The government, in its race to stop the bleeding, will typically need to wipe out some of the national champions—now hemorrhaging cash—and usually restructure a banking system that’s gone badly out of balance. It will, in other words, need to squeeze at least some of its oligarchs.
Squeezing the oligarchs, though, is seldom the strategy of choice among emerging-market governments. Quite the contrary: at the outset of the crisis, the oligarchs are usually among the first to get extra help from the government, such as preferential access to foreign currency, or maybe a nice tax break, or—here’s a classic Kremlin bailout technique—the assumption of private debt obligations by the government. Under duress, generosity toward old friends takes many innovative forms. Meanwhile, needing to squeeze someone, most emerging-market governments look first to ordinary working folk—at least until the riots grow too large.
So even for a Keynesian, stimulus can't lead to real recovery from a severe recession or a depression, unless you can find the political will to squeeze the oligarchs enough to reverse the economic inequality that led to the collapse in consumer demand in the first place. But, second notice that to even soften the blow of the recession/depression, for a Keynesian, you have to have increases in trade balance, government spending or fixed investment that are enough to counter-balance the decrease in consumer spending. But right now, fixed investment sure isn't increasing much, and the US isn't repairing its trade balance issues much (nor are most other places in the world) and government spending increases are real, but nothing on the order of magnitude of the decreases in consumer wealth or consumer spending. Keynesianism isn't getting us out of the underconsumption problem this time, if indeed it ever really works.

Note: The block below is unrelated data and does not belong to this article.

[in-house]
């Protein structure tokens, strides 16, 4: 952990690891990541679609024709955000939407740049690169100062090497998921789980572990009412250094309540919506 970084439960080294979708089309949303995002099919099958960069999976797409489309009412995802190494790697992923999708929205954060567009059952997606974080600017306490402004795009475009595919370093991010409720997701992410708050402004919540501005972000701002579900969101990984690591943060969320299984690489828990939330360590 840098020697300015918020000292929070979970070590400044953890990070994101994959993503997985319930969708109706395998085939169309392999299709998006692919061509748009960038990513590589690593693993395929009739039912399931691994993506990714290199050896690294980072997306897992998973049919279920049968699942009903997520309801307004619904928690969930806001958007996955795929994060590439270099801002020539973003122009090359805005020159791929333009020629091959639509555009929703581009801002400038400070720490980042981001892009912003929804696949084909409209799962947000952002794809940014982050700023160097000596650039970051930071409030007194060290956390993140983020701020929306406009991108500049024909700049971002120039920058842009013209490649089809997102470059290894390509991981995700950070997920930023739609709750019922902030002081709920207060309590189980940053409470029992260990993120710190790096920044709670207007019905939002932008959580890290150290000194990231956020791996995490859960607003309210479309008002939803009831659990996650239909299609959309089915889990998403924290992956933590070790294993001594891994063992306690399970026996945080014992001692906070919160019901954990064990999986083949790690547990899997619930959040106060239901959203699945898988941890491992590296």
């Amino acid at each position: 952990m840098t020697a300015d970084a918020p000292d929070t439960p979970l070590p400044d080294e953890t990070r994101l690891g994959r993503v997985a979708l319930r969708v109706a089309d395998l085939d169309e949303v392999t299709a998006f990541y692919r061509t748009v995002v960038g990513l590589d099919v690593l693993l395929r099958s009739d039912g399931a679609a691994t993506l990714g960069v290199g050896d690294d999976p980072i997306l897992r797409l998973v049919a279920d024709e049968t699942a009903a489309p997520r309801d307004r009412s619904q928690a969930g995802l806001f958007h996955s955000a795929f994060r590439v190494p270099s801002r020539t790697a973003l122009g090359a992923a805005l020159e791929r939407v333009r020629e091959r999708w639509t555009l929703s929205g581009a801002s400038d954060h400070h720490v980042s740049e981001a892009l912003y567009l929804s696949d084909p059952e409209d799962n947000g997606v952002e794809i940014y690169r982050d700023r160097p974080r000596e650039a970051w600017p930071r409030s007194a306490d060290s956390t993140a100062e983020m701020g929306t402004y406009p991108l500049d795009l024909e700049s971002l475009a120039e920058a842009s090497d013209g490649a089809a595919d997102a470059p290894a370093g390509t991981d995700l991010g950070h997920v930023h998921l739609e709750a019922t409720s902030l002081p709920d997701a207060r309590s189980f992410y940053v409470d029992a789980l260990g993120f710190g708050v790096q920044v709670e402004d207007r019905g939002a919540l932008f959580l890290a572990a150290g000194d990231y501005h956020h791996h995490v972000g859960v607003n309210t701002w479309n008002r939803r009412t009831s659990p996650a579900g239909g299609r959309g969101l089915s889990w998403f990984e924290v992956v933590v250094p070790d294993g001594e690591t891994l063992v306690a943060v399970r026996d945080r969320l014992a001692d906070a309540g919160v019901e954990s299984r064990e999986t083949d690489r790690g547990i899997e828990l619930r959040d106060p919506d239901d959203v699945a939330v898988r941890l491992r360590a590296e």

What about Marxian critiques of underconsumption? Marx has 2 main objections. First, the underconsumption problem is often put in ways that make it a pure redundancy, an analytic truth rather than an empirical fact about economies. If we say the economy is declining because people are buying less; the danger is we may have said the same thing twice in 2 different ways, rather than saying one thing which explained another thing. Fair enough, so we need to phrase things in ways that make the inequality issue clearer. The economy is going down, because non-ultra-wealthy people are so much poorer than ultra-wealthy people that they no longer feel they can afford to buy as much, and are cutting back. If we respond to this situation by replying "well then get banks lending again so that non-ultra-wealthy people will trick themselves into feeling wealthy than they really are and buy things they can't really afford some more" we are either evil bastards, or have missed the point of the underconsumption problem. Even if we could get the banks lending again, it would only delay the issue a little. What the underconsumption problem really hypothesizes is that excessive economic inequality is decreasing aggregate demand.
Marx's second criticism is also interesting
When people attempt to give this redundancy an appearance of some deeper meaning by saying that the working class does not receive enough of its own product and that the evil would be dispelled immediately if it received a greater share,i.e., if its wages were increased, all one can say is that crises are invariably preceded by periods in which wages in general rise and the working class receives a relatively greater share of the annual product intended for consumption. From the standpoint of these valiant upholders of 'plain common sense,' such periods should prevent the coming of crises. It would appear, therefore, that capitalist production includes conditions which are independent of good will or bad will. . . " [in Das Kapital vol II, quoted by Franz Mehring in his biography of Karl Marx, p. 404 of the 1935 Covici, Friede edition, tr. Edward Fitzgerald]
Now I don't know if Marx is right "that crises are invariably preceded by periods in which wages in general rise and the working class receives a relatively greater share of the annual product intended for consumption" at the time when he wrote Das Kapital in 1893 (although I doubt it). But that sure isn't true of 20th century financial crises, and it sure isn't true of THIS ONE. Quite to the contrary, real wages have been stagnating, and inequality has been increasing, for decades. And the effect is much clearer when we look at the global picture of inequality, even though it also hold for looking at the recent history of 1st world workers and capitalists. Marx is just wrong.